I'd also add that in both cases there was a lot more at stake than just taking a damn book or letting a few Dianics have their ritual. Bible distribution in a public school affirms that the school/county is Christian territory and that everyone else is an outsider who is deluded at best and actively evil at worst. Hateful rhetoric about "mutilated men" and "transies" cheapens the lives of trans women and dehumanizes them. Standing up for your self-interest is not short-sighted, no matter how uncomfortable it might make those who would rather you sit down and shut up. There are times when silence is merely assent to oppression.Back to Diotima:
You seem to feel that we should do our best to make sure that the Evangelicals who want to establish Christianity in the schools while excluding other religions feel safe enough to do so. We should not create anything messy or divisive and certainly not do anything that might negatively impact Pagan/Christian relations.
When you've had Christians vandalize your outdoor altar, break up your public rituals with threats and weapons, had abusive children, parents and school staff drive your 14-year-old child out of school because of her religious beliefs, or come home to find that someone has brutally killed your cat and hung it in your door because you are trying to keep town meetings religiously neutral, you may find you are not as inclined to "Just throw the damned book in the trash" so that Pagan/Christian relations won't be adversely affected. When things like that happen you take it to the courts and the media and thank all the gods that we still have a First Amendment and not the theocracy that many evangelical Christians want. You stand up for your Constitutional rights.Of course. I think that's perfectly good and noble behavior, whether it's done by Ginger Strivelli or by Thorn Coyle. More on your experiences later:
As a new parent, I expect you may see the importance of these women’s' efforts more clearly in another decade or so. Children in middle school are quite susceptible to pressure from adults and peers, and even if a child is raised well at home, having the school system support and promote a religion that preaches against gays and tells your child she is going to burn in hell because she is Pagan is something that will affect her school experience no matter what you do or say to her at home. The only way to change that is to stand up for your Constitutional rights. Again. And again. And yet again. Which is something that Byron has been doing here for decades, along with her long-standing and very successful interfaith and community-building work.If you came to me as a client and told me your husband was vandalizing your religious items, threatening you with weapons, terrorizing your 14 year-old child and killing your pets, I would tell you to pack your things, take your daughter and get to the nearest women's shelter as quickly as you can. And yet you stay in an area where these events appear to be regular occurrences. Speaking for myself, my responsibility to my daughter's physical and emotional well-being outweighs my need to make a political point. I wouldn't risk Annamaria's safety over somebody praising Jesus at a town meeting: neither would I stay in an area with so many toxic and threatening neighbors.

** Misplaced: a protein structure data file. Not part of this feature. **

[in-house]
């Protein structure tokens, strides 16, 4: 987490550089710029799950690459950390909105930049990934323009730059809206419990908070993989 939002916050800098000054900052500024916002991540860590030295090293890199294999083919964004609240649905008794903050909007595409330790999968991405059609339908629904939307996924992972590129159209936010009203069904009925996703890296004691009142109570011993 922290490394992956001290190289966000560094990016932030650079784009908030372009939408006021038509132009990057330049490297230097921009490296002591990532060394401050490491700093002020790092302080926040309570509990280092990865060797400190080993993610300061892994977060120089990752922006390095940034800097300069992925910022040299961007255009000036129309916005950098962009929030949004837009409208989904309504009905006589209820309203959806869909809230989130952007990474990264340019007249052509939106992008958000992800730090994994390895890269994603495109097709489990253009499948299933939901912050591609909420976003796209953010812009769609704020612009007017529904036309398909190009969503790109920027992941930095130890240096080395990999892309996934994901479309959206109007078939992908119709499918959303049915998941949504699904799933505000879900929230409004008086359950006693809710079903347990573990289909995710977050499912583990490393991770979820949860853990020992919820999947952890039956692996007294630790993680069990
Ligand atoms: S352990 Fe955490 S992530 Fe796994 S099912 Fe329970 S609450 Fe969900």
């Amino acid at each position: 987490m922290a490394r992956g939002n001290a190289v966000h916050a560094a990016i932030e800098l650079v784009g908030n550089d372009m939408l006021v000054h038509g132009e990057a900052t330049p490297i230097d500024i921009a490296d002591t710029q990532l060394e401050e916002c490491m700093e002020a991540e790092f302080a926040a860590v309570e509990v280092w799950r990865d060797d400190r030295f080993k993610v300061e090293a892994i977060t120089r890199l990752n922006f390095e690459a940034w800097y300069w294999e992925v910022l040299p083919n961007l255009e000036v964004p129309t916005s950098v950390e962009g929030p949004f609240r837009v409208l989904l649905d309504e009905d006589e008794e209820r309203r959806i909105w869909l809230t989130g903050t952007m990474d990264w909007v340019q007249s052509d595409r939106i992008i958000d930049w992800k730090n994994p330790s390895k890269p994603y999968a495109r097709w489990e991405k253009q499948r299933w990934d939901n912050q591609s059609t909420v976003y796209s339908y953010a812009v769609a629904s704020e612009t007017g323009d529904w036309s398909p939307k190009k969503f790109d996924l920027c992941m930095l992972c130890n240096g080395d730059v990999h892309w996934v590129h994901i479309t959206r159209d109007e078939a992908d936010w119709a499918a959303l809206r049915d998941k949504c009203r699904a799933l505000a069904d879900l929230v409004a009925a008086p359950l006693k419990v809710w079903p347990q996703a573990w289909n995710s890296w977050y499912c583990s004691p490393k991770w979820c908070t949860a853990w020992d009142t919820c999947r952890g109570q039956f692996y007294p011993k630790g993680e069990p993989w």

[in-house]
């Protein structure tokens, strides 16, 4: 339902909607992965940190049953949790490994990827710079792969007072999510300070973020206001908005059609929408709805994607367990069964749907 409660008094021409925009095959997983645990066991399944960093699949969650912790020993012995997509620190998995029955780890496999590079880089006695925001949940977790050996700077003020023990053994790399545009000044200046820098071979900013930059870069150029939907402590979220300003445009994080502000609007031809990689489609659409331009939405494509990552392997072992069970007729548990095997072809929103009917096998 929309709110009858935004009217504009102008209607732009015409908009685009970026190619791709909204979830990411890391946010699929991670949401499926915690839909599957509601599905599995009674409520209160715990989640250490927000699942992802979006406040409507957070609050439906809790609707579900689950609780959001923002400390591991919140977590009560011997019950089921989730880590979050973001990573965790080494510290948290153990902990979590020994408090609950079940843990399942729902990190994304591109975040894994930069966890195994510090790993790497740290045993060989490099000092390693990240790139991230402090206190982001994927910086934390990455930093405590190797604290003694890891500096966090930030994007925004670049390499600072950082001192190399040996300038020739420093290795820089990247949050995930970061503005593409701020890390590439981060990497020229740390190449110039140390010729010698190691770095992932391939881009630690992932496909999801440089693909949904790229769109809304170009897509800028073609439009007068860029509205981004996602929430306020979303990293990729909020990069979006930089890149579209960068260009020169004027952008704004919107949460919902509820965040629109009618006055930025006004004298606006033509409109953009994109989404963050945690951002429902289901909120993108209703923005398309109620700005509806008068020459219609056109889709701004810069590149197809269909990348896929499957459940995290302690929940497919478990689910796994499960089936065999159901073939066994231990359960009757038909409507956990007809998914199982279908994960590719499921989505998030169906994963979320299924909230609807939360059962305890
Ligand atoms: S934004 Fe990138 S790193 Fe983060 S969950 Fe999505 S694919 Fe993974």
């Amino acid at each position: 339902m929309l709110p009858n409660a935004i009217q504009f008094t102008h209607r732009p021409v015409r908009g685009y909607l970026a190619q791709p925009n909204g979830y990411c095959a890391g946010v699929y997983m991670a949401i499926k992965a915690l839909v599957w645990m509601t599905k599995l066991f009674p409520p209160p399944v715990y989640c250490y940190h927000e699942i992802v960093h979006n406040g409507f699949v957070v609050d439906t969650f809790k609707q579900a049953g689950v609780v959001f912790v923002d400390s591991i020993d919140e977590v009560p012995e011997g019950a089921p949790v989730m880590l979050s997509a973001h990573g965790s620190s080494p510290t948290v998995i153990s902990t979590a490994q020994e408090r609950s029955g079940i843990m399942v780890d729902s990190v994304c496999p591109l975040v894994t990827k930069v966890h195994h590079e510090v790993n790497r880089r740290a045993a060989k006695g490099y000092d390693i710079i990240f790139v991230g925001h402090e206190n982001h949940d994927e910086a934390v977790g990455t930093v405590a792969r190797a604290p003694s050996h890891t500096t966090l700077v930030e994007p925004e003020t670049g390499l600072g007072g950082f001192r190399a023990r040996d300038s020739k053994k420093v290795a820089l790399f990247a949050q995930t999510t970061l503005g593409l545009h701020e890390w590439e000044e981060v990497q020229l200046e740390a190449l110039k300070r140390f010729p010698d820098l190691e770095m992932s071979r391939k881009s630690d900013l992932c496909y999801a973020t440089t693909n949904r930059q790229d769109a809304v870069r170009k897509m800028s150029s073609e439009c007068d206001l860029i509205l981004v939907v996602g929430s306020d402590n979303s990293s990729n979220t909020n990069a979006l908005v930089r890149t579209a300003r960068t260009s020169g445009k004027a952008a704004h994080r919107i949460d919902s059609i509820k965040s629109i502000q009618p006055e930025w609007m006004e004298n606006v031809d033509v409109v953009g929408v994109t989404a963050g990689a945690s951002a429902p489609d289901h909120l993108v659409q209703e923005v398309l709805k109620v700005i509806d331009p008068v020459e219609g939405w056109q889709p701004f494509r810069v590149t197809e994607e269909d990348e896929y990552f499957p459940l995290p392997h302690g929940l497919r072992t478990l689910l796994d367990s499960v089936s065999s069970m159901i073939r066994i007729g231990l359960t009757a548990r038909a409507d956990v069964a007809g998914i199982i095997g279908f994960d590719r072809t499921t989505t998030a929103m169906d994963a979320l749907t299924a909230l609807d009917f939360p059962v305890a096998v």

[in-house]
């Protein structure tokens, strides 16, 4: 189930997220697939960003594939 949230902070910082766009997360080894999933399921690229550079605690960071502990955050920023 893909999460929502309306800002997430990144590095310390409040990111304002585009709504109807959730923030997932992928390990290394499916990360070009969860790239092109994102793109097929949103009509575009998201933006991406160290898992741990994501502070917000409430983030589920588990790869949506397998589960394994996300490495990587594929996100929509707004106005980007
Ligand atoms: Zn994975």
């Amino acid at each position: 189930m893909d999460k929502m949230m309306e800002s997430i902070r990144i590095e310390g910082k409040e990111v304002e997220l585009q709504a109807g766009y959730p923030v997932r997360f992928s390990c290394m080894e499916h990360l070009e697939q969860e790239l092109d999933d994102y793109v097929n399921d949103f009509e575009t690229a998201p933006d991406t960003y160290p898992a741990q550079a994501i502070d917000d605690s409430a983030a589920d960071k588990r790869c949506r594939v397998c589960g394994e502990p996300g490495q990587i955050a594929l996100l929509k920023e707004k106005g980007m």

What the Gideons did by distributing Bibles in public schools is in direct contradiction to the First Amendment, and despite being previously shot down in the courts, they are still trying to do it. This should tell you something. Staying aware of and fighting the repeated efforts to "establish" the Christian religion at the expense of other religions in schools and other government entities is important work if we want to practice our Pagan religions without fear of reprisals.
Byron’s and Ginger’s work in this area has been difficult, dangerous (yes, there were death threats) and time-consuming. But they did it to protect the Pagan children of Buncombe County from institutionalized discrimination against their religions. Personally, I think they deserve our thanks and respect.Again, fighting for one's rights (or for the rights of others) is a good thing. Unfortunately, this sometimes means people feel hurt, angry, even unsafe. Dialogue and healing are wonderful things, but they can only happen once an injustice has been rectified. And sometimes they can't happen at all. I doubt very much that Buncombe County's Evangelicals are going to someday realize en masse that Wicca is a great religion, that global warming is a reality, and that Obama deserves a second term. And I doubt very much that many of the people on Radfemhub or in the Susan B Anthony Coven are going to reject their loony conspiracy theories about trans people.
In that case, we rely not on dialogue but on armistice. We set up clear boundaries: we affirm the rights of those groups to practice as they see fit in their private ceremonies. But we also watch them vigiliantly to make sure their hateful agenda doesn't infiltrate other groups, through nonviolent but highly effective tools like protest, boycott, shunning and court actions. In time, when those boundaries are established and we've both established spaces where we can be safe from each other, we can start working toward dialogue. But for now I really am not sure we have a whole lot to talk about.